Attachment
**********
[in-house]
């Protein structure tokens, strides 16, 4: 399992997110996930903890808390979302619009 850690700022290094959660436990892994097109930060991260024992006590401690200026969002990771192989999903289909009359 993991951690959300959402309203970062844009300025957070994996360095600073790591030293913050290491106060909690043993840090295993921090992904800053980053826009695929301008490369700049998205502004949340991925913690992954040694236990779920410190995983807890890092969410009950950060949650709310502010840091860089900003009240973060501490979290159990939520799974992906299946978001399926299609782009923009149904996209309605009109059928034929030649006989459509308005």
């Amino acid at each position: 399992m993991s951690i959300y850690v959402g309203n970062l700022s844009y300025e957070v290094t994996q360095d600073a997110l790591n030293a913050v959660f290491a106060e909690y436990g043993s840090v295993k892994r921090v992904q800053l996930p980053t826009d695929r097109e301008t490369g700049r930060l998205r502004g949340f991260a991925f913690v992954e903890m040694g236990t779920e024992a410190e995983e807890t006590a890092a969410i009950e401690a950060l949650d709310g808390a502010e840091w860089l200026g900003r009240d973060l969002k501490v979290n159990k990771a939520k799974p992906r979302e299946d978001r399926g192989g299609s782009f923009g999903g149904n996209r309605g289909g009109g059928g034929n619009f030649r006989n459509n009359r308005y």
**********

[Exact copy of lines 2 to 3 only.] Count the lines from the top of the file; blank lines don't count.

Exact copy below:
């Protein structure tokens, strides 16, 4: 399992997110996930903890808390979302619009 850690700022290094959660436990892994097109930060991260024992006590401690200026969002990771192989999903289909009359 993991951690959300959402309203970062844009300025957070994996360095600073790591030293913050290491106060909690043993840090295993921090992904800053980053826009695929301008490369700049998205502004949340991925913690992954040694236990779920410190995983807890890092969410009950950060949650709310502010840091860089900003009240973060501490979290159990939520799974992906299946978001399926299609782009923009149904996209309605009109059928034929030649006989459509308005």
């Amino acid at each position: 399992m993991s951690i959300y850690v959402g309203n970062l700022s844009y300025e957070v290094t994996q360095d600073a997110l790591n030293a913050v959660f290491a106060e909690y436990g043993s840090v295993k892994r921090v992904q800053l996930p980053t826009d695929r097109e301008t490369g700049r930060l998205r502004g949340f991260a991925f913690v992954e903890m040694g236990t779920e024992a410190e995983e807890t006590a890092a969410i009950e401690a950060l949650d709310g808390a502010e840091w860089l200026g900003r009240d973060l969002k501490v979290n159990k990771a939520k799974p992906r979302e299946d978001r399926g192989g299609s782009f923009g999903g149904n996209r309605g289909g009109g059928g034929n619009f030649r006989n459509n009359r308005y």